SIKI MGABADELI: We are focusing now on renewable energy, following a business breakfast this morning that looked at how we can harness what we already have in abundance – that’s solar and wind resources. Our focus right now is on solar energy and we are speaking to Nandu Bhula, who is CEO of the Bokpoort CSP plant in the Northern Cape. Nandu, thanks for your time this evening.
One of the things you’ve said is that South Africa should consider concentrated solar power [CSP] with storage for baseload energy. Why is that?
NANDU BHULA: Mainly because I think concentrated solar power does lend itself to operate in that kind of technologic space, especially with adequately sized storage. Now with Bokpoort we have 9.3 hours of thermal storage capability and we have shown in the first three months of production during the summer months we’ve managed to run 151 hours as a continuous operator. So the CSP with adequate storage can play in that technology space.
SIKI MGABADELI: And what is adequate storage capacity? How much would we need?
NANDU BHULA: Well, essentially, if you look at the normal daytime sunlight hours, you are looking at about eight, nine hours. And if you complement that with another eight to nine hours you are looking at a decent 17, 16 hours of operating potential. And for the South African grid with the morning peak and evening peak, we can easily cover that with the storage we have. And that storage that we do have is at full load, so we can also then strategise and reduce the load overnight so that we can become a load-following power plant.
SIKI MGABADELI: Does our current integrated resource plan allow for this? Does it give space for us to move forward in this direction?
NANDU BHULA: Well, I think the definition of CSP within the integrated resource plan would be in the field of peaking plants, and that is essentially to complement and support the grid over the evening peak. So the majority of the CSP plant will have come up first, ending with two to three hours of storage capability.
However, the possibility of using CSP plant as load-following or even baseload has not been fully explored, in my opinion, and therefore with Bokpoort’s 9.3 hours we are setting the discussion up for future consideration.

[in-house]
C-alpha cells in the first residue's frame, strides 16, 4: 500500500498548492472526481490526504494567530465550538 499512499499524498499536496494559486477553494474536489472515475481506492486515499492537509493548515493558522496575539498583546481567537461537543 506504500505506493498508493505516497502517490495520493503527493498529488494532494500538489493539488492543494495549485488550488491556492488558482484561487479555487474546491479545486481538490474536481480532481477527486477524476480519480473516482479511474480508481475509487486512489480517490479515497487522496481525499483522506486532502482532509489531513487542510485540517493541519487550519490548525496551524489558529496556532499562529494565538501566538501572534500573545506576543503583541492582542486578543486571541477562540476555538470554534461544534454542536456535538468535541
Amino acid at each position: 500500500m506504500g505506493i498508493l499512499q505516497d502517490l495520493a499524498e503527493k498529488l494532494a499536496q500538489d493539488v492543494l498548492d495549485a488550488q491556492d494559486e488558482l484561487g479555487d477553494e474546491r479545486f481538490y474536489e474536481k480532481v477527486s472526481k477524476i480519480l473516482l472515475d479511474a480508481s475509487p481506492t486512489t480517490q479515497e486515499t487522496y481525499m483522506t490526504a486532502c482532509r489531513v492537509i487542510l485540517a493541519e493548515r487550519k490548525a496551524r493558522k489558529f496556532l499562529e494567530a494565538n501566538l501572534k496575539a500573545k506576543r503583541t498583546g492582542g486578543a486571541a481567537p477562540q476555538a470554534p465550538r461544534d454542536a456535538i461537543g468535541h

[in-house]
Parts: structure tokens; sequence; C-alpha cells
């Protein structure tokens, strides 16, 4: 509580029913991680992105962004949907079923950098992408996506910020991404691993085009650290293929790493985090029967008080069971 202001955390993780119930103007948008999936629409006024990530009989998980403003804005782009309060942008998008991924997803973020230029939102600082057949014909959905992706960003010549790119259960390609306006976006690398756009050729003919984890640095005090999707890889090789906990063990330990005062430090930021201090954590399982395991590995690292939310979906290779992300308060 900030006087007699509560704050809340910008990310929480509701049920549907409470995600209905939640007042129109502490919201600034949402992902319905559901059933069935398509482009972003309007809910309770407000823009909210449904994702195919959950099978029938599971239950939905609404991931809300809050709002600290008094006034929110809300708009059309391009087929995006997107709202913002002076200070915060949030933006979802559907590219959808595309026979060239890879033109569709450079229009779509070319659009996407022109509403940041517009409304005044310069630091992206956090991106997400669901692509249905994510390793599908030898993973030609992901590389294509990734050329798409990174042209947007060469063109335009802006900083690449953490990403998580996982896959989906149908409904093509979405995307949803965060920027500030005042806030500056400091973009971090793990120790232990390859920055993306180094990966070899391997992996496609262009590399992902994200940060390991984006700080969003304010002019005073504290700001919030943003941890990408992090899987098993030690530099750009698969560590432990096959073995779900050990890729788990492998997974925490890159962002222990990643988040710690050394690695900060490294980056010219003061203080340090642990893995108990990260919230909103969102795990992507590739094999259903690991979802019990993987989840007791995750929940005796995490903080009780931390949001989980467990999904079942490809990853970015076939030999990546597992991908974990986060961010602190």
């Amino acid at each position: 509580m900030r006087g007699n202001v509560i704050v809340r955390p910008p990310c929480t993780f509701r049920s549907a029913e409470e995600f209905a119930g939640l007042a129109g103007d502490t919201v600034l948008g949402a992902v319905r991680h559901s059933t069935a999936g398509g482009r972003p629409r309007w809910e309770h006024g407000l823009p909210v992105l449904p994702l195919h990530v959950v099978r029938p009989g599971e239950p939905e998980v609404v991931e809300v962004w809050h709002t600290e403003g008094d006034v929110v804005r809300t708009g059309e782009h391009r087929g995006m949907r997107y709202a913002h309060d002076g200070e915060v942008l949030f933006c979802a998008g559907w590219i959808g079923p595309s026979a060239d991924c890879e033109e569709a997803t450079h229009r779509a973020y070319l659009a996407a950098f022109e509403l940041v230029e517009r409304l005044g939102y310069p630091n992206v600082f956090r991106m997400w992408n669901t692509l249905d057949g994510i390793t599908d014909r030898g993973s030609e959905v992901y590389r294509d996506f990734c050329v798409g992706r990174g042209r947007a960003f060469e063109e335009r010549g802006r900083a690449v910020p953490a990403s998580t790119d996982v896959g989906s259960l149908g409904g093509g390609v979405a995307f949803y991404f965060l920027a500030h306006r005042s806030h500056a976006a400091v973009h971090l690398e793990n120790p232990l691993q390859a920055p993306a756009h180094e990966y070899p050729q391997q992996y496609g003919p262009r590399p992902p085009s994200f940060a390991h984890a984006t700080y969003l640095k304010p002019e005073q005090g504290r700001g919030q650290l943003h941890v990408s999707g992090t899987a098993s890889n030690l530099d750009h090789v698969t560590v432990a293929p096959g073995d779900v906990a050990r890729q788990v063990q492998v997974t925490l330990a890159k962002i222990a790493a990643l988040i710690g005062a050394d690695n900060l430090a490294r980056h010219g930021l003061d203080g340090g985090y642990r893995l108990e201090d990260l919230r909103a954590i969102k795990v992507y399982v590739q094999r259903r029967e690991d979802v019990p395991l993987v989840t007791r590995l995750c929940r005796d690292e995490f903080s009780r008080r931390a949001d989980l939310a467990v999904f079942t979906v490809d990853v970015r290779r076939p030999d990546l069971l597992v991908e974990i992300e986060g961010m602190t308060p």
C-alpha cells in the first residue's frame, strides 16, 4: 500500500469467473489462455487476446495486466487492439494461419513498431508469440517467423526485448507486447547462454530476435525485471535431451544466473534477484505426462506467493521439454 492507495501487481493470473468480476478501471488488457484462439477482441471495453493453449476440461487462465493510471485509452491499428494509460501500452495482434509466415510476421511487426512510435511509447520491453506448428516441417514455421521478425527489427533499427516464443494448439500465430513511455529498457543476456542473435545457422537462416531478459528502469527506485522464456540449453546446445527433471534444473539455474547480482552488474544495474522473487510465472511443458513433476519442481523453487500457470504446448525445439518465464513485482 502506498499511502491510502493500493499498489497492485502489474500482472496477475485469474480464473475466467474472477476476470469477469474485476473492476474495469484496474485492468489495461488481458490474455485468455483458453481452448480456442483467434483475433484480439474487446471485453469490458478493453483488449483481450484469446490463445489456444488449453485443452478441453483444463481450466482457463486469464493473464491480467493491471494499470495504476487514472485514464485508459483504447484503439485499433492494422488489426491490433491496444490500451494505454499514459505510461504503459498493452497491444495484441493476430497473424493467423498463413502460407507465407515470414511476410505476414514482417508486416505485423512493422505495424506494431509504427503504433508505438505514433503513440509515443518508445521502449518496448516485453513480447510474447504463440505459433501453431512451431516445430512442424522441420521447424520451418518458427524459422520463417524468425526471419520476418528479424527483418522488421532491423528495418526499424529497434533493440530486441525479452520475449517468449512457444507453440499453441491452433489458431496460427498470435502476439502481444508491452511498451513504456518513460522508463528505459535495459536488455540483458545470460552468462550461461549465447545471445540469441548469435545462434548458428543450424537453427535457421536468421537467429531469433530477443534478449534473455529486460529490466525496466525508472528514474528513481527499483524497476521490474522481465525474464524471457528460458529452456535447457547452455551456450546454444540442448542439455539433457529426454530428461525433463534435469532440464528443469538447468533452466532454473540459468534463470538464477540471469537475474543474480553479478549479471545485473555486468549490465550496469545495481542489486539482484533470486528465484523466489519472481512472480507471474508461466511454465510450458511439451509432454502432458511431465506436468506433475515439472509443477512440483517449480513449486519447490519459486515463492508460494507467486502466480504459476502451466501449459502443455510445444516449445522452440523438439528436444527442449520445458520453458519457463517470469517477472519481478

SIKI MGABADELI: And what sort of investment would this require because, as you know, when the topic of renewables comes up people talk about heavy initial capital outlay. What sort of investment does something like this require?
NANDU BHULA: The investment over the different bid rounds has been progressively coming down. We knew with renewables when we started off it was going to be introduced at a higher price, but the prices subsequently have really come down. We’ve seen PV, CV, and now CSP, following a similar trajectory with the latest bid rounds promising to show some very interesting prices that we are bidding in. So I think that would also create the space as far as that is concerned. The conversation regarding high cost is no longer a major handicap for us and we look at overnight capital cost for these plants are there.
However, I think the good news is that with the sun is not a commodity and the price of the sun and the energy that we are going to get stays the same for the lifespan…
SIKI MGABADELI: And talking about price, what would be the benefits for consumers in terms of tariffs?
NANDU BHULA: If you look at the CSP plants coming over the next few rounds…become close to parity with conventional profile power stations. So the impact would be such that there is a potential for the consumer to see some sort of change in the complete basket of tariffs. So we have the current technology space of open-cycle gas turbines with very high prices and these plants have the potential of displacing some of the costs that are being transferred into the tariffs.
SIKI MGABADELI: We know that Eskom is going to be starting to decommission some of their older power stations, the coal-fired ones. Could this kind of capacity replace that?
NANDU BHULA: Ja, I think the oldest in the fleet at Eskom, they have units of about 100 to 150MW, and the optimum size of our new CSP projects, which is our tower receiving power projects, are coming in at that MW range. So they do beg the question that we are now in the horizon of decommissioning the 1940/50’s technology plants and the question could be asked if we can produce bids at parity to coal tariffs then why not consider CSP to replace that?
It’s not to say CSP is the only option. The gas IPP projects and the coal IPP projects – but it’s just the concept to say PSP is at the level and CSP specifically, now we are talking about the power projects.
However, where they can start replacing these decommissioned units, we should consider them.
SIKI MGABADELI: Alright, thanks for your insights, Nandu Bhula, CEO of the Bokpoort CSP plant in the Northern Cape.
This content was brought to you by Standard Bank